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The Rise of Women's Football and its Impact on Football Business.

Roger Hampel

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Women's football has come a long way from its humble beginnings, where it was once considered a niche sport with limited opportunities for growth. However, in recent years, the sport has seen a surge in popularity and interest, with more women participating and audiences tuning in to watch. This article will explore the growth of women's football, the business potential it holds, and its impact on the football industry.

The Growth of Women's Football

Women's football has seen a significant increase in participation and interest worldwide, with more countries investing in their national teams and leagues. The Deloitte Football Money League, which profiles the highest revenue generating clubs in world football, has analysed the revenue attributed to the affiliated women’s teams of Money League clubs for the first time in its 26th edition. The report shows that all 20 of the top clubs listed in the Money League have a women’s team, with 85% of them playing in the top tier division in their respective countries. Of these, 88% provided financial information pertaining to women’s football. The women’s teams of Money League clubs had average revenue of €2.4m in the 2021/22 season. FC Barcelona led the way with revenue of €7.7m, followed by Manchester United, Manchester City, Paris Saint-Germain and North London rivals Arsenal and Tottenham. The report underlined the challenges of revenue polarisation and how collective and collaborative action can grow the financial return for all parties. Commercial sponsors are likely to be drawn to high profile clubs initially, facilitating further investment into these clubs and enabling teams to compete with their peers who are more established in the women’s game.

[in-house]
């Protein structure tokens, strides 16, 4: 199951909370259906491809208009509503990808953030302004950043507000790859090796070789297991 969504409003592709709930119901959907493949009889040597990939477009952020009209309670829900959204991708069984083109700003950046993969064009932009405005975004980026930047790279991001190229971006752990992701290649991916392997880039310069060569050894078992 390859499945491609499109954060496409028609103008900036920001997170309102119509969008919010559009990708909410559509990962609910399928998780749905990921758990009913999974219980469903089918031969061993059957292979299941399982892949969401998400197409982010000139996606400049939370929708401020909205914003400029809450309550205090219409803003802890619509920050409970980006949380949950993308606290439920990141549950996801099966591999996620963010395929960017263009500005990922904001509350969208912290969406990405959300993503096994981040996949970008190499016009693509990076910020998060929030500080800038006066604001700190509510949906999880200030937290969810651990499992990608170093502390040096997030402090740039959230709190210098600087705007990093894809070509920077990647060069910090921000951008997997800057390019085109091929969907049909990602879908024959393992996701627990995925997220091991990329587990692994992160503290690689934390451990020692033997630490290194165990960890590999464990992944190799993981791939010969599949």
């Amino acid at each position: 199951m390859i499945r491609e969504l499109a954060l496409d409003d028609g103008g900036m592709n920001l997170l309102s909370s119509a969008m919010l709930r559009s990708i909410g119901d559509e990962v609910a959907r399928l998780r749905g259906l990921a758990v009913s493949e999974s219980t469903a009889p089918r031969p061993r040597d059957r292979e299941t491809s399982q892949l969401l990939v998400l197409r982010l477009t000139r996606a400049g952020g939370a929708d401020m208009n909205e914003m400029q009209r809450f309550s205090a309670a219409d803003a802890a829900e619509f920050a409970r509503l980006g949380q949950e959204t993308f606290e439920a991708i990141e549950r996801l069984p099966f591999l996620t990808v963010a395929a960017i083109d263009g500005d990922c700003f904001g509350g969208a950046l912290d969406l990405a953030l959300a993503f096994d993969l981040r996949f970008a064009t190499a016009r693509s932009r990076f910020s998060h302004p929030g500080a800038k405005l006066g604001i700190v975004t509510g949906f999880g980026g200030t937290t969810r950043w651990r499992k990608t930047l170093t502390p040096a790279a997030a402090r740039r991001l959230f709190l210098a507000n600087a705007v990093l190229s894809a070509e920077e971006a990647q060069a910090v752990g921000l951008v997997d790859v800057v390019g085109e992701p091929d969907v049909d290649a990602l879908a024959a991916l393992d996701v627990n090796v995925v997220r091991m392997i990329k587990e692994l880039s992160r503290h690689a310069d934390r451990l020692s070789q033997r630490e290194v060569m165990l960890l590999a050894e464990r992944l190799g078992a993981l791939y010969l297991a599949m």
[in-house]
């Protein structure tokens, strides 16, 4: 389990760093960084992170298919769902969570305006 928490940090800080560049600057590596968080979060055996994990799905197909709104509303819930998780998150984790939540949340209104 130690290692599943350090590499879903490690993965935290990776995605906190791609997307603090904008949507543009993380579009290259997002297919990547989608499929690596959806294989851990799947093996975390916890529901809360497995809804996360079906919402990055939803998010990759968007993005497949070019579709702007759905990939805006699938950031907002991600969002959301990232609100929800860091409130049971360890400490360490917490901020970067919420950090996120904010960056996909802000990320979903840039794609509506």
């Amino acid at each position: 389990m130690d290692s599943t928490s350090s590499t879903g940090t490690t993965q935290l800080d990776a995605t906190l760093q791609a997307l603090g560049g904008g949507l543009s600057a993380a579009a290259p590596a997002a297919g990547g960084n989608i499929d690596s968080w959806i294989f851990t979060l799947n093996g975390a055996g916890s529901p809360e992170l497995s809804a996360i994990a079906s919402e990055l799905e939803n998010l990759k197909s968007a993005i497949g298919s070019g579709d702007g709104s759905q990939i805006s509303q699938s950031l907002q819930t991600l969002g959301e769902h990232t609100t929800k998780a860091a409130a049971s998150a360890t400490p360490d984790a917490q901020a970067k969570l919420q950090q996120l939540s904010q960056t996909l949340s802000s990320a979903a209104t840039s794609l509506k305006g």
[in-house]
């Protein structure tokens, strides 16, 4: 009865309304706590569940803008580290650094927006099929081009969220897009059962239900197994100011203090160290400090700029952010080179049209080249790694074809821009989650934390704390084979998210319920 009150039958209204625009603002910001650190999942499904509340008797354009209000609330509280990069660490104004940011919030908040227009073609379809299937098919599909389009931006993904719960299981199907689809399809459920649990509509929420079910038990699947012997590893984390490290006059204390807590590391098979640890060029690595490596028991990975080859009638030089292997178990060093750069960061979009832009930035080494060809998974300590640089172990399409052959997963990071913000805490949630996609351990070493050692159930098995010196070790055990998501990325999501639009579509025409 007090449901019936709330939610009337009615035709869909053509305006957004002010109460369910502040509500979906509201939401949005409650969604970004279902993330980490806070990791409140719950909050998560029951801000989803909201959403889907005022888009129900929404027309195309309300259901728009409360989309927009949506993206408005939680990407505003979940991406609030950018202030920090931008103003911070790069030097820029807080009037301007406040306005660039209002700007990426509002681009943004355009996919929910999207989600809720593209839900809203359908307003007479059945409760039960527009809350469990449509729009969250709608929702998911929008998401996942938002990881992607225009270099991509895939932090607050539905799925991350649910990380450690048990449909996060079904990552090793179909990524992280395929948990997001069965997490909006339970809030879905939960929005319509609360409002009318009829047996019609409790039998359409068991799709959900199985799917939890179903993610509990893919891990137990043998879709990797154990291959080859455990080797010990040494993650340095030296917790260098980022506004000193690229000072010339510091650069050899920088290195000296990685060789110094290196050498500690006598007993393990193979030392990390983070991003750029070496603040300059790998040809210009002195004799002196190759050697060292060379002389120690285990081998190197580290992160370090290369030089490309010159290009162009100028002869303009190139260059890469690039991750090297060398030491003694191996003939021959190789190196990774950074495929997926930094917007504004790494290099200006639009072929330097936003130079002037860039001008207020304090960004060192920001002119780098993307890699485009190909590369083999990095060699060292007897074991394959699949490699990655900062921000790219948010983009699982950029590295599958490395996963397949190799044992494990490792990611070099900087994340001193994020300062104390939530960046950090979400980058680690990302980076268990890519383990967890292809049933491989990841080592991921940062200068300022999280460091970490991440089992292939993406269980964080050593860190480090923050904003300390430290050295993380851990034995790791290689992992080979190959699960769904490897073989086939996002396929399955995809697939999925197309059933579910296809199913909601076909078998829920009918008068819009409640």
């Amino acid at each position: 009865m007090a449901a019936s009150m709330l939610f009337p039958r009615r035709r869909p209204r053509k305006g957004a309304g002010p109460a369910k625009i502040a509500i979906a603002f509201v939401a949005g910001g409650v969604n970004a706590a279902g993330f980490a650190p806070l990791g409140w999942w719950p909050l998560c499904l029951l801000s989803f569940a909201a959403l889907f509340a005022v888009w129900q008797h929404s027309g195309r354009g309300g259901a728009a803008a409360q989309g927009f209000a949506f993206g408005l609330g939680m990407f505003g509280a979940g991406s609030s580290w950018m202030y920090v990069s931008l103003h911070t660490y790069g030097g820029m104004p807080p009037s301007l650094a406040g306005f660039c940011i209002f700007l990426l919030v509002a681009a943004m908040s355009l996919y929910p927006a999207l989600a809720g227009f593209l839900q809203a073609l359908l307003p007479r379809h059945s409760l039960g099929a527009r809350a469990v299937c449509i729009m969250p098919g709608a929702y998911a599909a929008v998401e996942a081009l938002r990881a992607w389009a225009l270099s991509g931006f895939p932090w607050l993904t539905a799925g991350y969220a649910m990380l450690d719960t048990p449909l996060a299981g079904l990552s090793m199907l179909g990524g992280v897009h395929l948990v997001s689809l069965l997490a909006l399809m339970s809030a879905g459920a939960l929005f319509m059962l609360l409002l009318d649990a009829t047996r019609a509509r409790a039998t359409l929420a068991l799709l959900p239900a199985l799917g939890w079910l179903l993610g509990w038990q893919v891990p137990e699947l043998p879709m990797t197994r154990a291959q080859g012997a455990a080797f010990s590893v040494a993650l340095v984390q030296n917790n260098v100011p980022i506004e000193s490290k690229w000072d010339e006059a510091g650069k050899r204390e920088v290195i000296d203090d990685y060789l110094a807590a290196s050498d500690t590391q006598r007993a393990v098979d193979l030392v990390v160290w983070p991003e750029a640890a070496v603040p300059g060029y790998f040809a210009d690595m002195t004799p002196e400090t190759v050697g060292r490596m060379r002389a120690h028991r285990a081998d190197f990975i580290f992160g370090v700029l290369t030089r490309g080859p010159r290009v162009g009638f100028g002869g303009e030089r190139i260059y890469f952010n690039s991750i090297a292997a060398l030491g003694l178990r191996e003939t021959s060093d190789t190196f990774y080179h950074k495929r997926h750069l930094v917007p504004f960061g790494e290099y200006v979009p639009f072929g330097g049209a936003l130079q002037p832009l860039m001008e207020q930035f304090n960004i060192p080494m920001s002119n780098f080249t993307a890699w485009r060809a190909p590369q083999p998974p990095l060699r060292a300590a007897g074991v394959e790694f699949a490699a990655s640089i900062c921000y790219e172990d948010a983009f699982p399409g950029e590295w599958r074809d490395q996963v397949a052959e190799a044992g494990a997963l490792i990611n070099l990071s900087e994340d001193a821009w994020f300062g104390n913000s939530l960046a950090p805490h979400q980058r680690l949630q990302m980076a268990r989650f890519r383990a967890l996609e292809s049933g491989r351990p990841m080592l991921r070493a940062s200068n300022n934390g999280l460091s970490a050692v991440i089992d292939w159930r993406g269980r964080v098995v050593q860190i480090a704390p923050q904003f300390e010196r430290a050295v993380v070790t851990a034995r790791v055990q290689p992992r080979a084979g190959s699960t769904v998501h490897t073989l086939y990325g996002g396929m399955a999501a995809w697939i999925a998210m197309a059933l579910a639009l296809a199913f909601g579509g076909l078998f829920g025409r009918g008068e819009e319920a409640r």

Sould out Camp Nou for Barca Femini game. Source: Catalan News

According to FIFA, the number of women's football teams has increased from 40 in 1971 to over 170 today, with over 30 million women and girls playing the sport globally. The Women's World Cup, the biggest tournament in women's football, has also seen a rise in viewership, with the 2019 edition attracting over 1 billion viewers. Women's football is becoming more visible, with more female role models and ambassadors promoting the sport and inspiring the next generation of players.

The Impressive Attendance of Women's Football

Last week, FC Barcelona's women's team, also known as Barca Femeni, played against Roma in the semi-finals of the women's Champions League. The game was held at Camp Nou, and an impressive 54,667 Barca fans attended the match. This large turnout was crucial to the team's success, as they had a one-goal lead from the previous game in Italy. The atmosphere was electric, with the fans showing their support from the very start. By half-time, FC Barcelona was leading 3-0, and the fans celebrated with a Mexican wave. This attendance broke the previous record of 46,967 for a group stage match against Bayern. Although this is a significant increase, it is still far below the record-breaking crowd of over 90,000 who attended last season's quarter and semi-finals against Real Madrid and Wolfsburg, respectively.


The Business of Women's Football

Women's football is becoming a profitable business, with clubs and organizations investing in the sport and reaping the benefits. According to Forbes, the value of women's football has increased by over 20% in the past year, and the market is expected to continue growing.